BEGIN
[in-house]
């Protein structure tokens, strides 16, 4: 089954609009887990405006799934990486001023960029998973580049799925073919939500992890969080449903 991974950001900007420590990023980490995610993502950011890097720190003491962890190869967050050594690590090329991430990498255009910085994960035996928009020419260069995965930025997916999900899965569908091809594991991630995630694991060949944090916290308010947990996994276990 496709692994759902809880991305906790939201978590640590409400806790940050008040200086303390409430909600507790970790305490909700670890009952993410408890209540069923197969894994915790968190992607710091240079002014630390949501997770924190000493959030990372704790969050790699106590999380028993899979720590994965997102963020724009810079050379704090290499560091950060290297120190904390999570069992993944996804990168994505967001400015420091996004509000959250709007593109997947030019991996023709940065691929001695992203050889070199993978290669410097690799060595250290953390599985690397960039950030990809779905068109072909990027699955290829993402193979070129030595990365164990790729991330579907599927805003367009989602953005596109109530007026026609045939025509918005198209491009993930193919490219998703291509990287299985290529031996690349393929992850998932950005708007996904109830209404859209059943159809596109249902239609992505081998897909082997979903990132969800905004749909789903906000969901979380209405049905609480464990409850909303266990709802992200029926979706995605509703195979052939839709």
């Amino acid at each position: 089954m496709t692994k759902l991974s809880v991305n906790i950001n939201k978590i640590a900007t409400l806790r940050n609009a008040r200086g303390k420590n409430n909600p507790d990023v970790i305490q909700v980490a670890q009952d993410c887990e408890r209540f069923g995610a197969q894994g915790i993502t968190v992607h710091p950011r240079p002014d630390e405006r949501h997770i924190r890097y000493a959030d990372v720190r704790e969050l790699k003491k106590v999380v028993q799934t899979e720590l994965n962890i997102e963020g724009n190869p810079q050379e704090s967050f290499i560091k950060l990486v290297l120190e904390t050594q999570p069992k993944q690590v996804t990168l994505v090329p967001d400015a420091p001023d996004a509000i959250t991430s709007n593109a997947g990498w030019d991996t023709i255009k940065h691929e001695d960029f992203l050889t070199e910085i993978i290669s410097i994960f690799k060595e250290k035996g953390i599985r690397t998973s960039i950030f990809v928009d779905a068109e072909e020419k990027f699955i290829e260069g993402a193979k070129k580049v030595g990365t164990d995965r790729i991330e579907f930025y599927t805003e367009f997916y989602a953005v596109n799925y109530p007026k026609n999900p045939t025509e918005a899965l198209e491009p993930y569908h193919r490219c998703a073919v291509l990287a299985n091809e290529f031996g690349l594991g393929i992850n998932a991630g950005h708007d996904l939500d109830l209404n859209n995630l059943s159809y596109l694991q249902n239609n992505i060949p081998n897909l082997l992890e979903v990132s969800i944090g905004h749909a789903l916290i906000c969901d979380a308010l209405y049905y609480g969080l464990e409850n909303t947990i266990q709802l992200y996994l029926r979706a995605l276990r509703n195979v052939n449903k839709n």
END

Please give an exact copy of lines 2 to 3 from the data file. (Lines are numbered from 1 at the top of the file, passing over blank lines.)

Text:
């Protein structure tokens, strides 16, 4: 089954609009887990405006799934990486001023960029998973580049799925073919939500992890969080449903 991974950001900007420590990023980490995610993502950011890097720190003491962890190869967050050594690590090329991430990498255009910085994960035996928009020419260069995965930025997916999900899965569908091809594991991630995630694991060949944090916290308010947990996994276990 496709692994759902809880991305906790939201978590640590409400806790940050008040200086303390409430909600507790970790305490909700670890009952993410408890209540069923197969894994915790968190992607710091240079002014630390949501997770924190000493959030990372704790969050790699106590999380028993899979720590994965997102963020724009810079050379704090290499560091950060290297120190904390999570069992993944996804990168994505967001400015420091996004509000959250709007593109997947030019991996023709940065691929001695992203050889070199993978290669410097690799060595250290953390599985690397960039950030990809779905068109072909990027699955290829993402193979070129030595990365164990790729991330579907599927805003367009989602953005596109109530007026026609045939025509918005198209491009993930193919490219998703291509990287299985290529031996690349393929992850998932950005708007996904109830209404859209059943159809596109249902239609992505081998897909082997979903990132969800905004749909789903906000969901979380209405049905609480464990409850909303266990709802992200029926979706995605509703195979052939839709």
């Amino acid at each position: 089954m496709t692994k759902l991974s809880v991305n906790i950001n939201k978590i640590a900007t409400l806790r940050n609009a008040r200086g303390k420590n409430n909600p507790d990023v970790i305490q909700v980490a670890q009952d993410c887990e408890r209540f069923g995610a197969q894994g915790i993502t968190v992607h710091p950011r240079p002014d630390e405006r949501h997770i924190r890097y000493a959030d990372v720190r704790e969050l790699k003491k106590v999380v028993q799934t899979e720590l994965n962890i997102e963020g724009n190869p810079q050379e704090s967050f290499i560091k950060l990486v290297l120190e904390t050594q999570p069992k993944q690590v996804t990168l994505v090329p967001d400015a420091p001023d996004a509000i959250t991430s709007n593109a997947g990498w030019d991996t023709i255009k940065h691929e001695d960029f992203l050889t070199e910085i993978i290669s410097i994960f690799k060595e250290k035996g953390i599985r690397t998973s960039i950030f990809v928009d779905a068109e072909e020419k990027f699955i290829e260069g993402a193979k070129k580049v030595g990365t164990d995965r790729i991330e579907f930025y599927t805003e367009f997916y989602a953005v596109n799925y109530p007026k026609n999900p045939t025509e918005a899965l198209e491009p993930y569908h193919r490219c998703a073919v291509l990287a299985n091809e290529f031996g690349l594991g393929i992850n998932a991630g950005h708007d996904l939500d109830l209404n859209n995630l059943s159809y596109l694991q249902n239609n992505i060949p081998n897909l082997l992890e979903v990132s969800i944090g905004h749909a789903l916290i906000c969901d979380a308010l209405y049905y609480g969080l464990e409850n909303t947990i266990q709802l992200y996994l029926r979706a995605l276990r509703n195979v052939n449903k839709n």